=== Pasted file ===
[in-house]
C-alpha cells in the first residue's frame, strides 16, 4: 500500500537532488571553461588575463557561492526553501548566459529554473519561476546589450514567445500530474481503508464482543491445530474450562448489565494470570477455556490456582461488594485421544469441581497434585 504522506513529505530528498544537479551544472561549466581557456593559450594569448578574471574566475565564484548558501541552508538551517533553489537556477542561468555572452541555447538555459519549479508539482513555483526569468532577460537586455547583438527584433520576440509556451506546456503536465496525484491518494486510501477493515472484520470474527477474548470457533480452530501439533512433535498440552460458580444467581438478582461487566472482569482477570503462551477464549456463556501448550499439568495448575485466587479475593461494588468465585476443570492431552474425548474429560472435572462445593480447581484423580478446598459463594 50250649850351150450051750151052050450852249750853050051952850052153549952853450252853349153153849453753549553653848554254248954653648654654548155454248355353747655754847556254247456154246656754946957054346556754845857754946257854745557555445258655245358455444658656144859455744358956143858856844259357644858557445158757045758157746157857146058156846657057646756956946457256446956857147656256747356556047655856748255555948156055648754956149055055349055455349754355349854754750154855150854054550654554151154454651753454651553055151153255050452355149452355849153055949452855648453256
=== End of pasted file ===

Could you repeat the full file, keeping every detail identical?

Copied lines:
[in-house]
C-alpha cells in the first residue's frame, strides 16, 4: 500500500537532488571553461588575463557561492526553501548566459529554473519561476546589450514567445500530474481503508464482543491445530474450562448489565494470570477455556490456582461488594485421544469441581497434585 504522506513529505530528498544537479551544472561549466581557456593559450594569448578574471574566475565564484548558501541552508538551517533553489537556477542561468555572452541555447538555459519549479508539482513555483526569468532577460537586455547583438527584433520576440509556451506546456503536465496525484491518494486510501477493515472484520470474527477474548470457533480452530501439533512433535498440552460458580444467581438478582461487566472482569482477570503462551477464549456463556501448550499439568495448575485466587479475593461494588468465585476443570492431552474425548474429560472435572462445593480447581484423580478446598459463594 50250649850351150450051750151052050450852249750853050051952850052153549952853450252853349153153849453753549553653848554254248954653648654654548155454248355353747655754847556254247456154246656754946957054346556754845857754946257854745557555445258655245358455444658656144859455744358956143858856844259357644858557445158757045758157746157857146058156846657057646756956946457256446956857147656256747356556047655856748255555948156055648754956149055055349055455349754355349854754750154855150854054550654554151154454651753454651553055151153255050452355149452355849153055949452855648453256